Self-Rated Oral Health
Since oral health has an impact on overall health, self-perceived oral health is a good indicator of the oral and overall health of an individual.1 Although self-rated oral health in Middlesex-London and Ontario is generally good, there are still groups who rate their oral health as fair or poor due to limited access to dental health services.
In 2013/14, most of the Middlesex-London population reported that the health of their teeth and mouth was either good or excellent. This was similar to populations in both Ontario and the Peer Group. There was a larger difference between residents living in urban versus rural locations in Middlesex-London. Residents between the ages of 18 and 24 years reported the highest percentage of good or excellent oral health. Those aged 45−64 and 65+ reported much lower percentages of good or excellent oral health.
In general, the higher the household income, the higher the percentage of residents who self-perceived their oral health as either good or excellent. This was the case across all populations in Middlesex-London, Ontario, and the Peer Group. Overall, Middlesex-London residents reported a lower percentage of self-perceived health as either fair or poor compared to Ontario and the Peer Group.
|Self-perceived oral health as good or excellent||Self-perceived oral health as fair or poor|
In 2013/14, well over three-quarters (86.4%) of the Middlesex-London population over the age of 12 self-reported their oral health as either good or excellent. This percentage was not significantly different from what was seen across Ontario and the Peer Group (Figure 8.1.1).
The percentage of good or excellent oral health was lower among Middlesex-London residents who lived in rural locations (80.6%) compared to those living in urban areas (87.1%) (Figure 8.1.2). This is significantly different from what was seen in Ontario and among the Peer Group, both of which have approximately equal percentages of residents reporting good or excellent oral health, regardless of location of residence.
Further, residents in Middlesex-London between ages 18 and 24 had the highest percentages of good or excellent oral health, while those between the ages of 45 and 64 reported the lowest (Figure 8.1.3).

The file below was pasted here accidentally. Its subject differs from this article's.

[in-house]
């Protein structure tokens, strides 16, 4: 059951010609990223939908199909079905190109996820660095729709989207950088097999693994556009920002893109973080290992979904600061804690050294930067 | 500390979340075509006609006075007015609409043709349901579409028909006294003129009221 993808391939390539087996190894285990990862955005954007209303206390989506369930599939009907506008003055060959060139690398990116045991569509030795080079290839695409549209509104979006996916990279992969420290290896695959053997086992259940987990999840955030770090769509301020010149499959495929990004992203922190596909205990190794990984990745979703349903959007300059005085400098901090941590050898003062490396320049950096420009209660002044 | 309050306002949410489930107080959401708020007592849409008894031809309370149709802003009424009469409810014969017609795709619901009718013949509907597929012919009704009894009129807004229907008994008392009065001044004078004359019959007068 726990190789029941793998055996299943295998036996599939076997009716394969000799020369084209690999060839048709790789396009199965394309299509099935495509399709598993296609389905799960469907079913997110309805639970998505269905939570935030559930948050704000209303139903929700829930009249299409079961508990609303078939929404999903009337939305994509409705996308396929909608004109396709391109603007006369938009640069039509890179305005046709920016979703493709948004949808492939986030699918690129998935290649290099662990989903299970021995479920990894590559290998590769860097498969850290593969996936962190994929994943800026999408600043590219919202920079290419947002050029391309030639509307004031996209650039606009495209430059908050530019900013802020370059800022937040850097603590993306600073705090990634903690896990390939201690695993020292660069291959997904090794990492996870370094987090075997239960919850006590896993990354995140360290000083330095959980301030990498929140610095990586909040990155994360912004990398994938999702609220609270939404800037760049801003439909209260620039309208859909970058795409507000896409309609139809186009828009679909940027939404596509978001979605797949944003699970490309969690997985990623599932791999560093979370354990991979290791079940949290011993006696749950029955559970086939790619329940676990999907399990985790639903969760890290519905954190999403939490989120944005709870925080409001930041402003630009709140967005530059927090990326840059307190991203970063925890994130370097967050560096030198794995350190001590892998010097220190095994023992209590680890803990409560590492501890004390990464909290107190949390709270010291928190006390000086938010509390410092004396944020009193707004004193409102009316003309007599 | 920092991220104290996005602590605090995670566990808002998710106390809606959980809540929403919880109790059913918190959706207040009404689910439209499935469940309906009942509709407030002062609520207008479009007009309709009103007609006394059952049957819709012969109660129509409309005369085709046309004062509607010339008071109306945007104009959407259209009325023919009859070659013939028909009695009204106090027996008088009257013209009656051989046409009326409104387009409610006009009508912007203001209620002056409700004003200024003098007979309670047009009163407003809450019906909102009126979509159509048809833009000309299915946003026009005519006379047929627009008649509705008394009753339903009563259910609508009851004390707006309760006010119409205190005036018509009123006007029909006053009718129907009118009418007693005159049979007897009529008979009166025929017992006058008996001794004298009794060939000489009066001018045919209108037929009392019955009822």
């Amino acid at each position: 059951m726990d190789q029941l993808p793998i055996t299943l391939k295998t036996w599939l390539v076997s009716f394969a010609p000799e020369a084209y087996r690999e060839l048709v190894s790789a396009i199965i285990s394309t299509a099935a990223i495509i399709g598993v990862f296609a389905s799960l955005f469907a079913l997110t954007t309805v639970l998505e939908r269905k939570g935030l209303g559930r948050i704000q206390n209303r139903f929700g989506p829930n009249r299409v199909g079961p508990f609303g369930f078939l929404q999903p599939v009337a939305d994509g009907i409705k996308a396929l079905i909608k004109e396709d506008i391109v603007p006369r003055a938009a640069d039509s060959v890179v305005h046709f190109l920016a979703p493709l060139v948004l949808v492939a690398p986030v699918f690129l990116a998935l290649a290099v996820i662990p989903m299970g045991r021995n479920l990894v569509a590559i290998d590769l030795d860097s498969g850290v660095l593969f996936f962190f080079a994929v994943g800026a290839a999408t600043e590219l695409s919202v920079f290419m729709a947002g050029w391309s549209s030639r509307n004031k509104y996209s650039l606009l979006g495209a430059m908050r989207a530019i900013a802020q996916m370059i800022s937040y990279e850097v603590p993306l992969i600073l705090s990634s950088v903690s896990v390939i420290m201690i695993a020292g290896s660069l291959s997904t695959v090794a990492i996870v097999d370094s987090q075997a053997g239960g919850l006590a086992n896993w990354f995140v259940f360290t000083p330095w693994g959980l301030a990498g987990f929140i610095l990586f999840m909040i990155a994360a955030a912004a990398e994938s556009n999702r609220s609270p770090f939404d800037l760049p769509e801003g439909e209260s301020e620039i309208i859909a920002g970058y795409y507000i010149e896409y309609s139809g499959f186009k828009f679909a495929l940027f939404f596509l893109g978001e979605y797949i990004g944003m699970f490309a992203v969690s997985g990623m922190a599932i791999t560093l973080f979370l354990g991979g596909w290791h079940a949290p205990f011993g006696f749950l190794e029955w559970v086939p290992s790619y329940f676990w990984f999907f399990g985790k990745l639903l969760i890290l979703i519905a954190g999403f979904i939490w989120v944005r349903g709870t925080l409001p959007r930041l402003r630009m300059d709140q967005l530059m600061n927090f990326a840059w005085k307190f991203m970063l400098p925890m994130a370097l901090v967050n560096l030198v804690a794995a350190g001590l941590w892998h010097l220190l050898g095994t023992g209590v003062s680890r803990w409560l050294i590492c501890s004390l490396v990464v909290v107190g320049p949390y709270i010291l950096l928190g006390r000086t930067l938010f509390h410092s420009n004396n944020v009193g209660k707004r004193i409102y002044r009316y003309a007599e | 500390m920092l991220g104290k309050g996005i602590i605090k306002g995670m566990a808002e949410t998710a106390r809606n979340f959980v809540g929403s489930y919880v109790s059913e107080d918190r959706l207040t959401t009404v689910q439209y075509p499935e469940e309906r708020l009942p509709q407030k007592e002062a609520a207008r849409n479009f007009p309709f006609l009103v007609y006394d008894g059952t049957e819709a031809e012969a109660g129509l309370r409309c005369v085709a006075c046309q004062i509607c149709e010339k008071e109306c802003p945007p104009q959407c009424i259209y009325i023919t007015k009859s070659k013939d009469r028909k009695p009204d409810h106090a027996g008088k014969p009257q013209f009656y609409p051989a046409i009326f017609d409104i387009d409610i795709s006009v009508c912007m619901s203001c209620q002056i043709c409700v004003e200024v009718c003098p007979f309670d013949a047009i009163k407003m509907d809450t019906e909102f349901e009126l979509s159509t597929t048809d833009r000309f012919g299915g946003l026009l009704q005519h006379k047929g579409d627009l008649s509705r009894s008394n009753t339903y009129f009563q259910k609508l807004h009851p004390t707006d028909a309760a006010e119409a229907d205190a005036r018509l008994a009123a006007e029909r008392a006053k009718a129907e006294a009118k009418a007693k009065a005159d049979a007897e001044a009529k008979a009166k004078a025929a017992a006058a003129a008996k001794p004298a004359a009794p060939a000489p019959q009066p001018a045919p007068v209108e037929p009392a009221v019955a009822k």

The highest percentage (92.4%) of good or excellent oral health was reported in the highest income quintile in Middlesex-London (Figure 8.1.4). This was also the case in Ontario (91.8%) and the Peer Group (92.2%).
No significant differences were seen by sex, employment, or education level (not shown).
The self-perception of high quality of oral health goes hand-in-hand with regular brushing and dental visits.1,2 This encourages positive attitudes and behaviours to improve oral health, decreasing the amount of caries and extracted teeth over time. This is evident in Middlesex-London, as the high percentages of self-perceived good oral health are accompanied by high percentages of those who visited the dentist in the past year and brushing twice daily.
There were less people in Middlesex-London who reported their oral health as fair or poor in comparison to Ontario and the Peer Group, but not by a significant amount (Figure 8.1.5).
There was a higher percentage of rural residents compared to urban population who reported their oral health as fair or poor in 2013/14. Again, this was different from what is seen in Ontario and among the Peer Group, both of whom had approximately equal percentages of self-perceived oral health as fair or poor between urban and rural locations. However, these differences were not statistically significant.
Those in the highest quintile of household income reported the lowest percentage of perceiving their oral health to be either fair or poor (7.6%). However, there is a great deal of variability in the results so this should be interpreted with caution (not shown).
The percentage of those reporting their oral health as either fair or poor also decreased as level of education increased (Figure 8.1.6). Having less than a secondary school education was associated with the highest percentage of fair or poor oral health; 19.4% versus 12.1% among those with a post-secondary education.
As with good or excellent oral health, self-perceived oral health as fair or poor also has an impact on the overall quality of oral health and visiting the dentist and brushing regularly.1,2 Middlesex-London also reported the lowest percentage of frequently visiting the dentist compared to Ontario and the Peer Group. This begins to highlight the close relationship between self-perceived poor oral health and behaviours.
In addition, the higher percentages of self-perceived poor oral health among those with lower education highlights the role healthy equity plays in self-perceived health and oral health.2,3
1. Kotha,S.B., Chaudhary, M., Terkawi,S., Ahmed,M., Shroog Naji Ghabban,S.N., & Fernandez, R.A.A. Correlation of perceived self-rated oral health status with various dental health and awareness factors. J Int Soc Prev Community Dent 2017 7(suppl 2): S119-24.
2. Mejia, G.C., Elani, H.W., Harper, S., Thomson, W.M., Ju, X., Kawachi, I., Kaufman, J.S., & Jamieson, L.M. Socioeconomic status, oral health and dental disease in Australia, Canada, New Zealand and the United States. BMC Oral Health 2018 18(176): 1-9.
3. Mejia, G.C., Armfield, J.M., & Jamieson LM. Self-rated oral health and oral health-related factors: The role of social inequality. Aust Dent J 2014 59(2): 226-33.
4. Barbosa do Vale, E., da Cruz Gouveia Mendes, A., & da Silveira Moreira, R. Self-perceived oral health among adults in Northeastern Brazil. Rev. Saude Publica 2013 47(suppl 3): 1-11.
Last modified on: November 19, 2019
Self-perceived Oral Health
The concept of quality of life is closely related to self-perception. Self-perception of health is useful because it allows for the interpretation of the impact of everyday experiences and day-to-day life.4